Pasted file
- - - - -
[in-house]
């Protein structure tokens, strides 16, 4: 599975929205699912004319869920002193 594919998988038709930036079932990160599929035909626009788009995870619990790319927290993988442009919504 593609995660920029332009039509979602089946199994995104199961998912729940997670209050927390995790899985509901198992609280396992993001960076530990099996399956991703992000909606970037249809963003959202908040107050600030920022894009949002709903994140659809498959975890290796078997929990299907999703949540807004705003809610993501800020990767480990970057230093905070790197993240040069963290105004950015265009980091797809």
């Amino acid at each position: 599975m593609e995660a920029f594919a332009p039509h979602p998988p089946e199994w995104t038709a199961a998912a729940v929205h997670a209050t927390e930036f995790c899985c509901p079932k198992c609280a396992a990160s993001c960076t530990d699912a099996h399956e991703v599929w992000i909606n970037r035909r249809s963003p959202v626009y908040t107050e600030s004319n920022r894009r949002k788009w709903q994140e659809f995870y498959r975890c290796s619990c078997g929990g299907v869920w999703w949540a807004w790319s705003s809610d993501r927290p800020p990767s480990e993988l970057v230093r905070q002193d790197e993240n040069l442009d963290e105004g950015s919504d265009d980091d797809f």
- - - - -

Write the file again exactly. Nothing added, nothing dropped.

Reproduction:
[in-house]
């Protein structure tokens, strides 16, 4: 599975929205699912004319869920002193 594919998988038709930036079932990160599929035909626009788009995870619990790319927290993988442009919504 593609995660920029332009039509979602089946199994995104199961998912729940997670209050927390995790899985509901198992609280396992993001960076530990099996399956991703992000909606970037249809963003959202908040107050600030920022894009949002709903994140659809498959975890290796078997929990299907999703949540807004705003809610993501800020990767480990970057230093905070790197993240040069963290105004950015265009980091797809």
């Amino acid at each position: 599975m593609e995660a920029f594919a332009p039509h979602p998988p089946e199994w995104t038709a199961a998912a729940v929205h997670a209050t927390e930036f995790c899985c509901p079932k198992c609280a396992a990160s993001c960076t530990d699912a099996h399956e991703v599929w992000i909606n970037r035909r249809s963003p959202v626009y908040t107050e600030s004319n920022r894009r949002k788009w709903q994140e659809f995870y498959r975890c290796s619990c078997g929990g299907v869920w999703w949540a807004w790319s705003s809610d993501r927290p800020p990767s480990e993988l970057v230093r905070q002193d790197e993240n040069l442009d963290e105004g950015s919504d265009d980091d797809f």